Andrew Adams, co-founder and general partner of Oak HC/FT, leads the Greenwich, Connecticut, firm’s healthcare team.
Adams formed Oak HC/FT alongside Annie Lamont and Patricia Kemp in 2014 as a spinout from Oak Investment Partners. The venture firm backs entrepreneurs, investing in early- to growth-stage tech-enabled companies in healthcare and fintech.
Recent healthcare bets include WithMe Health, Therapy Brands, Cricket Health, Maven, Notable Health, Olive, Oncology Analytics and Paladina Health.
Since its inception, Oak HC/FT has made four strategic exits, all in healthcare. Notable exits include Aspire Health, the Nashville palliative-care provider purchased by Anthem in June 2018.
Most of Oak HC/FT’s exit activity comes through sales to strategics. Why?
The healthcare market is so big and there’s so much waste and complexity. When you’re [investing in companies] addressing those three central elements — cost, quality and consumer experience — that creates sustainable value.
Total addressable market is an issue we never address because it’s always enormous. That’s one thing that is attractive to strategics: growth runway.
Once we see the best opportunity, we’re looking to back the best entrepreneur. These are folks that know how to grow great companies and great companies of scale. [Strategics] can acquire a team that’s additive to what they’re doing or can fill gaps. If you’re running a very large enterprise, finding a technology that’s already built with a great team [is] a very attractive acquisition.
When you initially source an investment, do you already have an exit strategy or list of potential strategic buyers in mind?
None of that is preordained by us. We know that if we are successful in supporting a great team within a growth market that has a decade of runway, the exit usually solves itself.
If I look at our portfolio today, I can think of a number of acquirers for our companies that are not financial sponsors. But corporate imperatives change over time.
There’s an interesting thing happening in the healthcare market. You have big PE buying platforms and acquiring other companies. Providers taking risk. Payers buying providers. And you have new folks coming into the market.
If you look at the big vertical integrations like CVS–Aetna and the horizontal collaborations like hospitals mergers, and then you look at traditional tech players buying their way into the industry — the Amazons, the Apples, the Googles of the world — new players are increasingly becoming more interested in our companies.
So how does your investment strategy change as the healthcare ecosystem evolves?
We have to keep evolving our strategy based upon what we see in the market. We’ve got to make sure our companies and our investment strategy [remain] in line with that.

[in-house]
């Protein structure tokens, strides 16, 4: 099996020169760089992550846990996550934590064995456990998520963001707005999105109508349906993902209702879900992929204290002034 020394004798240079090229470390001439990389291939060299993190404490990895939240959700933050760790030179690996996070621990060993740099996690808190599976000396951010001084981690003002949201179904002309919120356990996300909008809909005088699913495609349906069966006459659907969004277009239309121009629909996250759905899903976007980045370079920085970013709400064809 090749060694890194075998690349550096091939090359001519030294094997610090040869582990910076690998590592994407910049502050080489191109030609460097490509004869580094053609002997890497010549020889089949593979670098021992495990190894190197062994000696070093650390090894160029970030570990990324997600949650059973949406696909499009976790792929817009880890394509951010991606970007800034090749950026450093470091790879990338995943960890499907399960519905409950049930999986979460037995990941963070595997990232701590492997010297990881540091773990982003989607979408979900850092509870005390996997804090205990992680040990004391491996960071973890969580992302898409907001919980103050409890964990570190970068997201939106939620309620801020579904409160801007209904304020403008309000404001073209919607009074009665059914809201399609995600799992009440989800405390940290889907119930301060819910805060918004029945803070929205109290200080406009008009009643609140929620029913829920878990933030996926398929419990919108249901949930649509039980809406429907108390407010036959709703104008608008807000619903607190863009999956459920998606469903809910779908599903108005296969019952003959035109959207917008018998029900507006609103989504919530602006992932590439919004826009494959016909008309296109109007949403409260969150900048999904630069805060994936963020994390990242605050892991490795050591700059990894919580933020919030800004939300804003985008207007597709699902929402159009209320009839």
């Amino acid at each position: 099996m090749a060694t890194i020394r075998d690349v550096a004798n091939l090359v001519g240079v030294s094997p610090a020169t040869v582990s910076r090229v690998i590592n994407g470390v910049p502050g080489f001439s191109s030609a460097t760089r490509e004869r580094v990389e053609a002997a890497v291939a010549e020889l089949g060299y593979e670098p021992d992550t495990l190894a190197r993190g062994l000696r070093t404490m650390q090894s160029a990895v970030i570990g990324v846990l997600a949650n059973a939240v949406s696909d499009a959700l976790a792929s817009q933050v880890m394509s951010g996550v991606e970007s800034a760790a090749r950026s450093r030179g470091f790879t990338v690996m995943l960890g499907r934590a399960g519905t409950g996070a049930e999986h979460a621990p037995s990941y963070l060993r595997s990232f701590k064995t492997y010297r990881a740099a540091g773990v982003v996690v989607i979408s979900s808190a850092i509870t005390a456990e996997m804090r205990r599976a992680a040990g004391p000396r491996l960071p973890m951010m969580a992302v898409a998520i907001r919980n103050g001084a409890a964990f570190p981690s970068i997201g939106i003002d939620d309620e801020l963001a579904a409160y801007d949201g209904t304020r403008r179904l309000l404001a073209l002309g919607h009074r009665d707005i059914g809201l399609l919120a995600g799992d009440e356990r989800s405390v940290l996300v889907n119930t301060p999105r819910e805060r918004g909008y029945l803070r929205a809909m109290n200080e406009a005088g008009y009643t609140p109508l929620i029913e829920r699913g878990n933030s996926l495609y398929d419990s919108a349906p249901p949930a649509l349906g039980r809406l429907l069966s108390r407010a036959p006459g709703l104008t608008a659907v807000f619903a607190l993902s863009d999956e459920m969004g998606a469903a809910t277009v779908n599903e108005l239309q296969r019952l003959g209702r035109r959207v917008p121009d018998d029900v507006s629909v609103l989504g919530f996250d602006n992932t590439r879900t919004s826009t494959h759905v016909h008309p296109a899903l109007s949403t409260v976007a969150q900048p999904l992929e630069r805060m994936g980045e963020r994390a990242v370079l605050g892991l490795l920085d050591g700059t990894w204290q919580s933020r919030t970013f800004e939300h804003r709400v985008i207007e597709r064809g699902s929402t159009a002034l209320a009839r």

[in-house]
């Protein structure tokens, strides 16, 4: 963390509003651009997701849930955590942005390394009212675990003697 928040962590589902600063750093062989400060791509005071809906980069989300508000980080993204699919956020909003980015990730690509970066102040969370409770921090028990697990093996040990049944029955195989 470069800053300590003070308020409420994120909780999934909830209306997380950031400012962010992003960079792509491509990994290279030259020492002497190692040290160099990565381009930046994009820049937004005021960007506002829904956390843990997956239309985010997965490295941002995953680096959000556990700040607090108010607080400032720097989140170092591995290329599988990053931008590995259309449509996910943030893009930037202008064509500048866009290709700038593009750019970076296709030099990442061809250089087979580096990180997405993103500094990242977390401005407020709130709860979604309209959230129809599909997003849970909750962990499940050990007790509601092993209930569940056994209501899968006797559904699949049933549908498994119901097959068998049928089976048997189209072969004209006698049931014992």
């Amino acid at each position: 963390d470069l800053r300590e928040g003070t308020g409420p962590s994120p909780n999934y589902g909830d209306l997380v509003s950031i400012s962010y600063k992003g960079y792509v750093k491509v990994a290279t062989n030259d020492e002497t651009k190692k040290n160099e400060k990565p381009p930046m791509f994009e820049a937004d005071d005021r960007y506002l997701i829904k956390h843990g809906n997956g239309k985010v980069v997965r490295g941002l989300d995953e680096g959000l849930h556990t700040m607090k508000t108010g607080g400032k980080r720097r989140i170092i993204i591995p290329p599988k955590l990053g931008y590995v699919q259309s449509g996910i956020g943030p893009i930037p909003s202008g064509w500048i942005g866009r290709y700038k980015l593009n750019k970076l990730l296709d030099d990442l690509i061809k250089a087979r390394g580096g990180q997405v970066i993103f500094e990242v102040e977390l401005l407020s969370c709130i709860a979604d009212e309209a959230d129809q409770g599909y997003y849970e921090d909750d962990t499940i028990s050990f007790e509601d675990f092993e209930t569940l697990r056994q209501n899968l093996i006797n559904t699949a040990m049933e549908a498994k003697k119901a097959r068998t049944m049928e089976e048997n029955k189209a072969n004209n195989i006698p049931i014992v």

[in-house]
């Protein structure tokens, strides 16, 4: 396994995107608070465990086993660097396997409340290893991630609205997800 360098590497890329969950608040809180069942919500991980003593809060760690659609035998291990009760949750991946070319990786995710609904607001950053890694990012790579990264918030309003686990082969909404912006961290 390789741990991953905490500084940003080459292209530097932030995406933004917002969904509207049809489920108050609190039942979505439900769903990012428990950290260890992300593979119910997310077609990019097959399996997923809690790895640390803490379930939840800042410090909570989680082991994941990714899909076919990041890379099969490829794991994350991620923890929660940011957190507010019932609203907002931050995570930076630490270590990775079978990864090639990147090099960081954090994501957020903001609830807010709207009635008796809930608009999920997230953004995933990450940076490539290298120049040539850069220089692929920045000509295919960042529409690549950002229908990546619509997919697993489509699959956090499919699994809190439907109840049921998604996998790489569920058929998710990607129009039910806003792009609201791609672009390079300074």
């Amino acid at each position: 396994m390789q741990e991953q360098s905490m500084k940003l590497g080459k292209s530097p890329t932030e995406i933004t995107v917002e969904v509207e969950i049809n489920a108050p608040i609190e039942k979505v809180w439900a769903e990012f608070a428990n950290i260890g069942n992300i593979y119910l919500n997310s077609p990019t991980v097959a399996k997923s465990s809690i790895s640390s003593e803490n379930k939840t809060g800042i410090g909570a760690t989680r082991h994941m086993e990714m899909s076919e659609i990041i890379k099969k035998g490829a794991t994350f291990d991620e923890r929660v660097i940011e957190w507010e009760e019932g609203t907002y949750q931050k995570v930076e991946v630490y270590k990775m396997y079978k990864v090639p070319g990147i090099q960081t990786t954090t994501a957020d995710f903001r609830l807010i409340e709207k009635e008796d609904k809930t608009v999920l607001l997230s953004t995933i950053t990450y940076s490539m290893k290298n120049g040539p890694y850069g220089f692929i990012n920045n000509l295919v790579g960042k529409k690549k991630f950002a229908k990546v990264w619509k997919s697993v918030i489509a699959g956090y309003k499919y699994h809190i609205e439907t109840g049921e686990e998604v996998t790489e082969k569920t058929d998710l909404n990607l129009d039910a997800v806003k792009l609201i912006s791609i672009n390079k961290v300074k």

[For example], everyone talks about and continues to talk about the transition of fee-for-service to value-based payments. Things happen slowly, but it feels like this trend is accelerating.
If we find a low-cost operator that we think can be successful in fee-for-service, but can make that shift to value-based care, then we’re not making the bet on value-based payments. It’s hard to time that. But we invest in the ones that would benefit from that trend.
We’re not interested in being single-threaded on one thing like one regulatory change. If we’re addressing cost and quality, we’re successful in any environment.
How do you specifically provide value to your companies to best position them for a strategic exit?
How do we best support the team in growing and scaling their business? We have deep connectivity to most customers. We’ve made over a dozen payer-facing investments alone, and so we’re deep in that category.
Sourcing talent is always a critical function to scaling a business, and I think that’s an area where we make a lot of introductions. We have [investment professionals] that have come out of the industry themselves. [For example, McKesson, EnvisionRx, athenahealth]
It’s really that collective package that we bring to all companies. Because we are so deep in these areas, we know what the customers’ needs are — whether a provider, payer or consumer. And I think that’s different. We don’t think about ourselves as just providing capital.
What specific characteristics do you look for in the entrepreneurs you back?
People that appreciate the opportunities and have a pragmatic approach to the challenges of the industry [are] important.
It’s a regulated market. It’s very complex. I think that requires a certain lens. A pragmatic optimist is someone that has a vision and is excited about making a systemwide impact but understands you have to operate and scale within the framework of the industry.
This interview was edited for clarity.
Action Item: Contact Andrew at email@example.com